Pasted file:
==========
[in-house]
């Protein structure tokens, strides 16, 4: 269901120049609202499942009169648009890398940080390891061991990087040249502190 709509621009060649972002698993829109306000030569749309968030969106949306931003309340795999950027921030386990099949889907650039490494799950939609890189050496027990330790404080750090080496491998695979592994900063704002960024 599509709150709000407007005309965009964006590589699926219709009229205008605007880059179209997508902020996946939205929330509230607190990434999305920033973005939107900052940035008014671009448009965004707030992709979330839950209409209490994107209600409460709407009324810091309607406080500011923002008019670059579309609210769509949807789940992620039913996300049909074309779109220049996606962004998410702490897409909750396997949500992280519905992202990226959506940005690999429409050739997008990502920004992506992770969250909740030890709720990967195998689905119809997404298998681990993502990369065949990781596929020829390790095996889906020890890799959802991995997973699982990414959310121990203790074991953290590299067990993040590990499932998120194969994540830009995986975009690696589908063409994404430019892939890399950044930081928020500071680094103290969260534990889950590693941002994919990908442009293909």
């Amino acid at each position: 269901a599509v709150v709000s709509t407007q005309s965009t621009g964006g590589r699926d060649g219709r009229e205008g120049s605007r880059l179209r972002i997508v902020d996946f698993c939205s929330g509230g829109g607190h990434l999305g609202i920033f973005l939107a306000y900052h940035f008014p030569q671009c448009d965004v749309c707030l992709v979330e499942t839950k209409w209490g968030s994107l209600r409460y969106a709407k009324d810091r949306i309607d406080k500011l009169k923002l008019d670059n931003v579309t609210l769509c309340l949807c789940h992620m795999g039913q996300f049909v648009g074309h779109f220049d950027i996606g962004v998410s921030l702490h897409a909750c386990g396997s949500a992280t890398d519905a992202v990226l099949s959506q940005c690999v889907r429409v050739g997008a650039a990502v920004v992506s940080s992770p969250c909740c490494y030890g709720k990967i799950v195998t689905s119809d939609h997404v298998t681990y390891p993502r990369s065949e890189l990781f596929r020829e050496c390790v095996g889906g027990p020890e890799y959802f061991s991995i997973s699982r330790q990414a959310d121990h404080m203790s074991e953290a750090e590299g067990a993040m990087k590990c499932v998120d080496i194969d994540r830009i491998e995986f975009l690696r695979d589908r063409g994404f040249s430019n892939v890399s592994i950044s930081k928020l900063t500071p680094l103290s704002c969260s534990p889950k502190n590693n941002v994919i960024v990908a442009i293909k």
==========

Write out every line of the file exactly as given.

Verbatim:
[in-house]
């Protein structure tokens, strides 16, 4: 269901120049609202499942009169648009890398940080390891061991990087040249502190 709509621009060649972002698993829109306000030569749309968030969106949306931003309340795999950027921030386990099949889907650039490494799950939609890189050496027990330790404080750090080496491998695979592994900063704002960024 599509709150709000407007005309965009964006590589699926219709009229205008605007880059179209997508902020996946939205929330509230607190990434999305920033973005939107900052940035008014671009448009965004707030992709979330839950209409209490994107209600409460709407009324810091309607406080500011923002008019670059579309609210769509949807789940992620039913996300049909074309779109220049996606962004998410702490897409909750396997949500992280519905992202990226959506940005690999429409050739997008990502920004992506992770969250909740030890709720990967195998689905119809997404298998681990993502990369065949990781596929020829390790095996889906020890890799959802991995997973699982990414959310121990203790074991953290590299067990993040590990499932998120194969994540830009995986975009690696589908063409994404430019892939890399950044930081928020500071680094103290969260534990889950590693941002994919990908442009293909």
């Amino acid at each position: 269901a599509v709150v709000s709509t407007q005309s965009t621009g964006g590589r699926d060649g219709r009229e205008g120049s605007r880059l179209r972002i997508v902020d996946f698993c939205s929330g509230g829109g607190h990434l999305g609202i920033f973005l939107a306000y900052h940035f008014p030569q671009c448009d965004v749309c707030l992709v979330e499942t839950k209409w209490g968030s994107l209600r409460y969106a709407k009324d810091r949306i309607d406080k500011l009169k923002l008019d670059n931003v579309t609210l769509c309340l949807c789940h992620m795999g039913q996300f049909v648009g074309h779109f220049d950027i996606g962004v998410s921030l702490h897409a909750c386990g396997s949500a992280t890398d519905a992202v990226l099949s959506q940005c690999v889907r429409v050739g997008a650039a990502v920004v992506s940080s992770p969250c909740c490494y030890g709720k990967i799950v195998t689905s119809d939609h997404v298998t681990y390891p993502r990369s065949e890189l990781f596929r020829e050496c390790v095996g889906g027990p020890e890799y959802f061991s991995i997973s699982r330790q990414a959310d121990h404080m203790s074991e953290a750090e590299g067990a993040m990087k590990c499932v998120d080496i194969d994540r830009i491998e995986f975009l690696r695979d589908r063409g994404f040249s430019n892939v890399s592994i950044s930081k928020l900063t500071p680094l103290s704002c969260s534990p889950k502190n590693n941002v994919i960024v990908a442009i293909k």